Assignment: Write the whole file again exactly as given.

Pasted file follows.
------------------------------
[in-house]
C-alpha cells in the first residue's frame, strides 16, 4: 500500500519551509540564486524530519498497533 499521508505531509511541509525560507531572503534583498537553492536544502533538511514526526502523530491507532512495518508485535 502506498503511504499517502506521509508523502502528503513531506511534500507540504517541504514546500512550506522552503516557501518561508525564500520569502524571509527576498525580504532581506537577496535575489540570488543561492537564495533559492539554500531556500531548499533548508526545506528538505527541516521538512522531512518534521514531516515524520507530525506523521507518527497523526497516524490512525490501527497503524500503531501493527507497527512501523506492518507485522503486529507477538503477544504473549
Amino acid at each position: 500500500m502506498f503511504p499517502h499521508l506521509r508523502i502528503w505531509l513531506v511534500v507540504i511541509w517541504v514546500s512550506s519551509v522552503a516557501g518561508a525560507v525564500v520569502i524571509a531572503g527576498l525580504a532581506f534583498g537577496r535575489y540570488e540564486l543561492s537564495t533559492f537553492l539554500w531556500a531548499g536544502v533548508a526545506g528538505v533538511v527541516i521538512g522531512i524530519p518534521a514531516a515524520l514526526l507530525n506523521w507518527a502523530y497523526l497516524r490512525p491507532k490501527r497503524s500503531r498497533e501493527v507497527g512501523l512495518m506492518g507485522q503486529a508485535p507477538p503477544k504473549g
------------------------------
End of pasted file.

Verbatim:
[in-house]
C-alpha cells in the first residue's frame, strides 16, 4: 500500500519551509540564486524530519498497533 499521508505531509511541509525560507531572503534583498537553492536544502533538511514526526502523530491507532512495518508485535 502506498503511504499517502506521509508523502502528503513531506511534500507540504517541504514546500512550506522552503516557501518561508525564500520569502524571509527576498525580504532581506537577496535575489540570488543561492537564495533559492539554500531556500531548499533548508526545506528538505527541516521538512522531512518534521514531516515524520507530525506523521507518527497523526497516524490512525490501527497503524500503531501493527507497527512501523506492518507485522503486529507477538503477544504473549
Amino acid at each position: 500500500m502506498f503511504p499517502h499521508l506521509r508523502i502528503w505531509l513531506v511534500v507540504i511541509w517541504v514546500s512550506s519551509v522552503a516557501g518561508a525560507v525564500v520569502i524571509a531572503g527576498l525580504a532581506f534583498g537577496r535575489y540570488e540564486l543561492s537564495t533559492f537553492l539554500w531556500a531548499g536544502v533548508a526545506g528538505v533538511v527541516i521538512g522531512i524530519p518534521a514531516a515524520l514526526l507530525n506523521w507518527a502523530y497523526l497516524r490512525p491507532k490501527r497503524s500503531r498497533e501493527v507497527g512501523l512495518m506492518g507485522q503486529a508485535p507477538p503477544k504473549g